Pages Navigation Menu

My Weight Belt Hurt Me


Weight Belt Hurt You



I will keep my blog thoughts here short, simple and to the point with the hopes of helping someone, anyone, avoid similar challenges I experienced…


My weight belt hurt me.


Got your attention? It’s true.


For years, like 15 years, I had every intention to maximize safety of my weight training during my workouts. Mass gain workouts and heavy lifts have always been aligned with my physique goals. Focus on these types of workouts naturally led me to leverage multiple “accessories” to go bigger, faster and stronger including weight lifting gloves, lifting straps and a weight belt. In fact, I wore my gloves and weight belt for ALL weighted resistance workouts. Why? I did not know any better and there is A LOT of mis-information out there. Wearing my weight belt for every resistance workout is probably not much different than those warehouse workers that wear a belt all day regardless of lifting heavy boxes or stocking shelves with cereal boxes, the latter which clearly does not require extra back/core support (unless perhaps you are injured).


So you may ask how I know that my weight belt hurt me. To be fair, I don’t know for sure, but I am confident that it didn’t help me when I was formerly diagnosed with a painful lower back disc herniation.


Here is my theory.


My weight belt was a tough, rigid leather material and I wore it tight. Like super tight. I did not like the belt sliding around during my workouts and I also read that if it is not tight you will not take advantage of the belt support or looseness can even cause ancillary issues. As mentioned, I wore it for all resistance-based workouts including chest, back, legs, arms and shoulders. One may ask, do you need to wear a weight belt during tricep work? Probably not. So my theory is that the tightness of the belt was leading to compression on my spine, but even worse, not allowing my core and lower back to develop the critical strength of the stabilizing muscles to function properly during workouts and day-to-day life in general. In other words, my back and core were considerably weakened (or not getting stronger) since I was using the weight belt as a “crutch” in my workouts. Combine that behavior with perhaps long-term back challenges from sports and general wear-and-tear, my lower back gave out doing normal activities (later confirmed to be disc herniation, bulges and degeneration). If I had more developed core/back strength and stability, my issues may have never escalated to the debilitating herniation and sciatic pain I experienced.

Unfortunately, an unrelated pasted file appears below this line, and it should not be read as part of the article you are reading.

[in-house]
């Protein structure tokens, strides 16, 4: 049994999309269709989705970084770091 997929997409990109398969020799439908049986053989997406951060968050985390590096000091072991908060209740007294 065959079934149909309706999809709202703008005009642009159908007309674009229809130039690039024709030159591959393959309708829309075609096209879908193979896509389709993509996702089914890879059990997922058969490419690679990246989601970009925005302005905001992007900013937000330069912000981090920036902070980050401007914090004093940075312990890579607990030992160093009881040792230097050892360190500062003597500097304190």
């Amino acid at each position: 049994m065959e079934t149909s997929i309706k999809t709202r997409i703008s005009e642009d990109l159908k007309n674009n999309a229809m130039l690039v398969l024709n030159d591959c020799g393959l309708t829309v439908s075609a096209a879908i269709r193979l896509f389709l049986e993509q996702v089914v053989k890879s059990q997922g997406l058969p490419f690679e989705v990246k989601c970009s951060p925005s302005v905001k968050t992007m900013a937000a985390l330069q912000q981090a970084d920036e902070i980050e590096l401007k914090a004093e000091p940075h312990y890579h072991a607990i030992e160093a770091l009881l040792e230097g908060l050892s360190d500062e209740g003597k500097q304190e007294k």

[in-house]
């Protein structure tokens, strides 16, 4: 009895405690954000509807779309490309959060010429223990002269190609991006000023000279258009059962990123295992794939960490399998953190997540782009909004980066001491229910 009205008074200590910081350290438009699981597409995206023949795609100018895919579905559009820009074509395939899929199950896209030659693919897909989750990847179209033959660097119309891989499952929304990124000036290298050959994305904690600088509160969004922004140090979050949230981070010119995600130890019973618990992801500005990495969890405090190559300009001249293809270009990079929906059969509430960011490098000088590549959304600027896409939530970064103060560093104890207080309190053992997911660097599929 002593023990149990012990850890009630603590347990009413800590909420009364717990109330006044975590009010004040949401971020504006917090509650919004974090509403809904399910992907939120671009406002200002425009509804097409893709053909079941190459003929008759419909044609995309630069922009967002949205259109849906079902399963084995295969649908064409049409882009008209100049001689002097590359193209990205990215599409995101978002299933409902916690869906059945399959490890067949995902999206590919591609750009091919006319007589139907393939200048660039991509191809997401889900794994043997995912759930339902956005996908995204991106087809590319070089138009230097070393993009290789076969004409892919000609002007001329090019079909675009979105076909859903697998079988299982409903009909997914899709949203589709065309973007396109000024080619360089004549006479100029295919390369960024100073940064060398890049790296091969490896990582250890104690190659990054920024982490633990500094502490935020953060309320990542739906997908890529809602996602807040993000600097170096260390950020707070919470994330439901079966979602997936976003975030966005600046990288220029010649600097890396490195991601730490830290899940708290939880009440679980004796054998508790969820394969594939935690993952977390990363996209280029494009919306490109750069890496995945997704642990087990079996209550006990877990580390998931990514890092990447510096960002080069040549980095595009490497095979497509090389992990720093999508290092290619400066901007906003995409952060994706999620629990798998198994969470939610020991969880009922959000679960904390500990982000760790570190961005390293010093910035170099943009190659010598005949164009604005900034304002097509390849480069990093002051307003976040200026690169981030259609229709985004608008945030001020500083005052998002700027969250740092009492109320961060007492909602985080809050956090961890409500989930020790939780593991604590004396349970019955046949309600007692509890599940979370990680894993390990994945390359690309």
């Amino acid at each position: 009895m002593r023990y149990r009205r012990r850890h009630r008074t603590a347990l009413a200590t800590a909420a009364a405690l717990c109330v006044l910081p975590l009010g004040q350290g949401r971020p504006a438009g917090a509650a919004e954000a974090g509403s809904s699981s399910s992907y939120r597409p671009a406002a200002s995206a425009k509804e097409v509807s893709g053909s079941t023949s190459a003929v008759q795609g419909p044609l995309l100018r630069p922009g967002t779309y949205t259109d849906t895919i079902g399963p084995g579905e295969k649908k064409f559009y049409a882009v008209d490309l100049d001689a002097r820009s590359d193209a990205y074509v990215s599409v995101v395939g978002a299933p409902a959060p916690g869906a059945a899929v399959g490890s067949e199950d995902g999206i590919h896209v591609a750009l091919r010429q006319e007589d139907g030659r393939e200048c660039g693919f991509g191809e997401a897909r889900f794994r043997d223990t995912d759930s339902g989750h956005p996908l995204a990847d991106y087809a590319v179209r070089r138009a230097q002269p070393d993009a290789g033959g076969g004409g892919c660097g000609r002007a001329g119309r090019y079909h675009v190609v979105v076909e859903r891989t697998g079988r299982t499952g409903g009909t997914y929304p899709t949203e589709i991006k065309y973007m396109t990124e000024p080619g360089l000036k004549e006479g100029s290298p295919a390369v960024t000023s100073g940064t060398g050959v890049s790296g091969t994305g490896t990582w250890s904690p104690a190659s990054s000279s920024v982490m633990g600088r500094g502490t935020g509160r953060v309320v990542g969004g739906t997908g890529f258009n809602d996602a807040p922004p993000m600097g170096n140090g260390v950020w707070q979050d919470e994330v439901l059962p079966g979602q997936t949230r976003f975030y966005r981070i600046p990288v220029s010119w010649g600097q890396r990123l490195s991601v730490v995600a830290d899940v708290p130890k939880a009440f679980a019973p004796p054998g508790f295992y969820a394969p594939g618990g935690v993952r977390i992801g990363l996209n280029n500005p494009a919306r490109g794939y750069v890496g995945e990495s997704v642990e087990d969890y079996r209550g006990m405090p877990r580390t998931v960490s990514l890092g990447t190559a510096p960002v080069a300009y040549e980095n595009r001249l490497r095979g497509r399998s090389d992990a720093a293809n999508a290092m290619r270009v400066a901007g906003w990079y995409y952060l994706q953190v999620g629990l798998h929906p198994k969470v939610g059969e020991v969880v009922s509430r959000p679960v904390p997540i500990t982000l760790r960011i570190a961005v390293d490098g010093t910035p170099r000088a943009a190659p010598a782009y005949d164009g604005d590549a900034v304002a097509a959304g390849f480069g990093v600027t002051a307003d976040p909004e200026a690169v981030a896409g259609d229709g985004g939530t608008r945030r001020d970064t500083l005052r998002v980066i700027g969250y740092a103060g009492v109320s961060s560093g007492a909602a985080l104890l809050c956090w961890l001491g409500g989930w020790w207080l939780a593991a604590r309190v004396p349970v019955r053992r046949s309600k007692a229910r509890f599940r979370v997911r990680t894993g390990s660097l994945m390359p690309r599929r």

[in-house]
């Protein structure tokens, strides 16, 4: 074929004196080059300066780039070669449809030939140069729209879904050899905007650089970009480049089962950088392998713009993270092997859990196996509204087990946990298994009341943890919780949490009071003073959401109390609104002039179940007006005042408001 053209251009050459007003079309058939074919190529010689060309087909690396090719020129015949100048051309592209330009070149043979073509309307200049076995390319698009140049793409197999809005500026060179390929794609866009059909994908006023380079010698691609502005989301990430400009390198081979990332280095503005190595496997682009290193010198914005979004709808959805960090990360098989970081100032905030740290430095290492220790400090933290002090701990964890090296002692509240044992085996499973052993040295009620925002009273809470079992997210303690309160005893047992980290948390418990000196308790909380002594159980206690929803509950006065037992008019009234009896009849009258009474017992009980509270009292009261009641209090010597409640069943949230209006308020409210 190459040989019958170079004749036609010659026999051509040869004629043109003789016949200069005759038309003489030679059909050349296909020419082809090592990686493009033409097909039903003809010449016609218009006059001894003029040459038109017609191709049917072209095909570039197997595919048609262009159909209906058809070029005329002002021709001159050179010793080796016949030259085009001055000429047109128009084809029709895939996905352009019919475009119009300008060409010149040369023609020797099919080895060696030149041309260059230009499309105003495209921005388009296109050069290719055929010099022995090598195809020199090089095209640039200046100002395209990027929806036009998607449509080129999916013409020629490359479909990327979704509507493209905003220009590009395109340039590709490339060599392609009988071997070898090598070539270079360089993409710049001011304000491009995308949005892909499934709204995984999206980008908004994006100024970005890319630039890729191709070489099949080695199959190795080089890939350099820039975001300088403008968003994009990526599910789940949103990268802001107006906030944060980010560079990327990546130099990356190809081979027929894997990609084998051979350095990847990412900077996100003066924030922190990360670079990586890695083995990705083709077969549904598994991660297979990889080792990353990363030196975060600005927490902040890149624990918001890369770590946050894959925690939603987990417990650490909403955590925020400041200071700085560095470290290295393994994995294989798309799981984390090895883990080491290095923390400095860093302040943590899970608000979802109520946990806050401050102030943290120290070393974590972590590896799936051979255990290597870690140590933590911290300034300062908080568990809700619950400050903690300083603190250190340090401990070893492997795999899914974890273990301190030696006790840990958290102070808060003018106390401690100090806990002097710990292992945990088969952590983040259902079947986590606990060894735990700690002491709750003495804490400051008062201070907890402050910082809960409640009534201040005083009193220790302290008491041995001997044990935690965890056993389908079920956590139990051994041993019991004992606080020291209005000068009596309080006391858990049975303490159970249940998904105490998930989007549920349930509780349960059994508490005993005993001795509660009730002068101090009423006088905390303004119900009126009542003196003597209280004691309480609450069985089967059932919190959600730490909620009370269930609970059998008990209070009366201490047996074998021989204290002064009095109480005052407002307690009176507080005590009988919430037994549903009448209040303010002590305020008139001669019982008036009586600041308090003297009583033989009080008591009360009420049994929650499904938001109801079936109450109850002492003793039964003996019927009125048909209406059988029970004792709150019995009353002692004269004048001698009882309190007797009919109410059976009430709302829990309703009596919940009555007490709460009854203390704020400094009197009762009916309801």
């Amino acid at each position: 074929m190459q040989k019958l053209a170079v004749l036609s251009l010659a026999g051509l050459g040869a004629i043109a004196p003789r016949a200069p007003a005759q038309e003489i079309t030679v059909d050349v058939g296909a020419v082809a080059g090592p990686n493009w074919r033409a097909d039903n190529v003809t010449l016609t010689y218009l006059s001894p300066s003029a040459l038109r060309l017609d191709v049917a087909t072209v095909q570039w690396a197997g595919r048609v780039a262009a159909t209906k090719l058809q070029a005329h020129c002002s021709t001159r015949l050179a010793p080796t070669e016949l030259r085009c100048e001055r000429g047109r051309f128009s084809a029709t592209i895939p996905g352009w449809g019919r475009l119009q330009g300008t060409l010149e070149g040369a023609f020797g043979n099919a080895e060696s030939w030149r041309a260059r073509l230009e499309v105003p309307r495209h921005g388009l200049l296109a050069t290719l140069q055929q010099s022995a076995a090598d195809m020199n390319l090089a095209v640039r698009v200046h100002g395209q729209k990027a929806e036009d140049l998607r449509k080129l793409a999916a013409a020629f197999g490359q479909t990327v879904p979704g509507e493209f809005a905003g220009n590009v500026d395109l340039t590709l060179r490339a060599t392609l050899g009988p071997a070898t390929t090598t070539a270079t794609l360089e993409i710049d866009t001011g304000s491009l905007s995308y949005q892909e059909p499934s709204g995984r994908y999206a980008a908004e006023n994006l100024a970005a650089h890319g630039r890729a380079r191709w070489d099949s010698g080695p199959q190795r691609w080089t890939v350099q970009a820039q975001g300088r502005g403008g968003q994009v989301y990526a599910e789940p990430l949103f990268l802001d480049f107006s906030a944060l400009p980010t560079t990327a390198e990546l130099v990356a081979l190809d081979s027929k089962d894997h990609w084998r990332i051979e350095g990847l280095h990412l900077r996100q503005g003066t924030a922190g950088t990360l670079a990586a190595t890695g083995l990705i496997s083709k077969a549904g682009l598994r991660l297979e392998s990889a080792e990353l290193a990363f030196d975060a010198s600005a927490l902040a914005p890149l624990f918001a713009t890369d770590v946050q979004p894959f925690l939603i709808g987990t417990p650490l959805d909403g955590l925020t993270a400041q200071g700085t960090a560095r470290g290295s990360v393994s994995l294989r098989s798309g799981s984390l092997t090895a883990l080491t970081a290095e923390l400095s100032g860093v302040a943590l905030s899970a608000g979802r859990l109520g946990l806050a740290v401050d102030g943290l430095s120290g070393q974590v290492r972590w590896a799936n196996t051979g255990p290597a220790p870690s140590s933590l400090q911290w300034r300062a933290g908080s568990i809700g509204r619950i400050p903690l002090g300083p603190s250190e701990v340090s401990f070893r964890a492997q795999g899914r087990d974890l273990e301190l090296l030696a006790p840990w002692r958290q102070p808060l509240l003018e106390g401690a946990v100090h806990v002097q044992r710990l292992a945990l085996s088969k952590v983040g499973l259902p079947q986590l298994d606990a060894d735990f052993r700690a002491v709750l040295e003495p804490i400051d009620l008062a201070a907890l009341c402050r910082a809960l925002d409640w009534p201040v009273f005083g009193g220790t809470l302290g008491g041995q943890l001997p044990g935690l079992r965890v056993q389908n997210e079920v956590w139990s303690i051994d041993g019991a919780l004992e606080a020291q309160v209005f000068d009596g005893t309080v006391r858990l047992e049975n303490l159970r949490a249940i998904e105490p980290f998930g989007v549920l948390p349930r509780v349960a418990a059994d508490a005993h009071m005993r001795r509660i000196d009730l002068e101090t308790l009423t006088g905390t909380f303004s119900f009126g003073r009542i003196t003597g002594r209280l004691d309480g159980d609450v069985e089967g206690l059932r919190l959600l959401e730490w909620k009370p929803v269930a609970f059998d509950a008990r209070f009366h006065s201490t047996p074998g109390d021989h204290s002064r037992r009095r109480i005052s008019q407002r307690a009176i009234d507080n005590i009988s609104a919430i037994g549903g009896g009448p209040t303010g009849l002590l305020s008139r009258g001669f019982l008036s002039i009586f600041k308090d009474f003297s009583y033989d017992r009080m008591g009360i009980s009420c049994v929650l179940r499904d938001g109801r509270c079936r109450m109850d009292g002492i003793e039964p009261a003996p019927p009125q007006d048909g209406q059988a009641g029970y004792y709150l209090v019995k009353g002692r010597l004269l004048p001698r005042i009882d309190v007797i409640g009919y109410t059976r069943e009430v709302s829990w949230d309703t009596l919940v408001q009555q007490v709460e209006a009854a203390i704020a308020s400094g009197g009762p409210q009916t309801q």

Since I came to this conclusion I have not worn a weight belt in my workouts. Given my back challenges I have kept the weights lighter with a lot of focus on proper form and safety. As I age and get wiser (I think), I no longer feel the need for personal bests in max weight lifted. Years ago that was important to me. I am finding now that I can get better results this way with the proper workout program. Some workouts absolutely require a weight belt in my mind, especially heavy powerlifting-type workouts. I am not saying that a weight belt is not recommended, just be mindful of when you need to leverage the support vs. using it as a crutch that inhibits the development of critical core and lower back stabilizing muscles, which are used in everything you do and maximize your workout performance!




The following two tabs change content below.
Premiere 5 Star Diamond Independent Beachbody Coach, CEO and Founder of TEAM RAGE, Mike Nowak Fitness, and How Do I Get Ripped, LLC. You are about to learn how I went from out-of-shape busy dad with significant travel, 2 kids and a wife to losing 20 pounds, 16% body fat and 7" off my waist while getting paid more income from home than my Ph.D. in Science & Engineering. Retired my Ph.D. career to focus on FAMILY & FITNESS!


Leave a Comment

Show Buttons
Hide Buttons